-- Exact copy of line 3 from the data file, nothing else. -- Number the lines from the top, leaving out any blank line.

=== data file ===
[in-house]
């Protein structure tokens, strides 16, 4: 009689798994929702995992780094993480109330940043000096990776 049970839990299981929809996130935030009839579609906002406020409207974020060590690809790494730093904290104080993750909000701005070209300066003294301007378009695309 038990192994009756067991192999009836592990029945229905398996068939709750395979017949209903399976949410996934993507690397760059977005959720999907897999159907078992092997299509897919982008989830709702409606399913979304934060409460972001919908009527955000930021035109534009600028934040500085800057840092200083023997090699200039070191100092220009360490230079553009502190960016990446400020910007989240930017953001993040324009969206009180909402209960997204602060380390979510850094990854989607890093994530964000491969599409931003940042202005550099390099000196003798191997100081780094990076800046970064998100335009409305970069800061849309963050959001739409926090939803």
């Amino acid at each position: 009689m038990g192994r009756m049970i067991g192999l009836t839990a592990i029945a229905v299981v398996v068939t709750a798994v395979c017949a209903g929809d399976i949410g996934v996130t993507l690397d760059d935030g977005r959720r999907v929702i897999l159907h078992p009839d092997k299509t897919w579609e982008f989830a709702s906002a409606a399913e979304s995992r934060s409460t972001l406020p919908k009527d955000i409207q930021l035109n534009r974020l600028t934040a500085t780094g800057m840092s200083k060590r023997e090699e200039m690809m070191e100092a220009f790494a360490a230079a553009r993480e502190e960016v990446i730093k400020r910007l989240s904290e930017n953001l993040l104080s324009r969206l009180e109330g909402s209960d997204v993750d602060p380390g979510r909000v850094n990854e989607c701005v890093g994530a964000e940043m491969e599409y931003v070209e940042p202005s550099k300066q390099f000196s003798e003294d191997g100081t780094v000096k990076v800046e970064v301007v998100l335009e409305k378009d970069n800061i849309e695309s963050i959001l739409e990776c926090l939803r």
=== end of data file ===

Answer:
């Amino acid at each position: 009689m038990g192994r009756m049970i067991g192999l009836t839990a592990i029945a229905v299981v398996v068939t709750a798994v395979c017949a209903g929809d399976i949410g996934v996130t993507l690397d760059d935030g977005r959720r999907v929702i897999l159907h078992p009839d092997k299509t897919w579609e982008f989830a709702s906002a409606a399913e979304s995992r934060s409460t972001l406020p919908k009527d955000i409207q930021l035109n534009r974020l600028t934040a500085t780094g800057m840092s200083k060590r023997e090699e200039m690809m070191e100092a220009f790494a360490a230079a553009r993480e502190e960016v990446i730093k400020r910007l989240s904290e930017n953001l993040l104080s324009r969206l009180e109330g909402s209960d997204v993750d602060p380390g979510r909000v850094n990854e989607c701005v890093g994530a964000e940043m491969e599409y931003v070209e940042p202005s550099k300066q390099f000196s003798e003294d191997g100081t780094v000096k990076v800046e970064v301007v998100l335009e409305k378009d970069n800061i849309e695309s963050i959001l739409e990776c926090l939803r």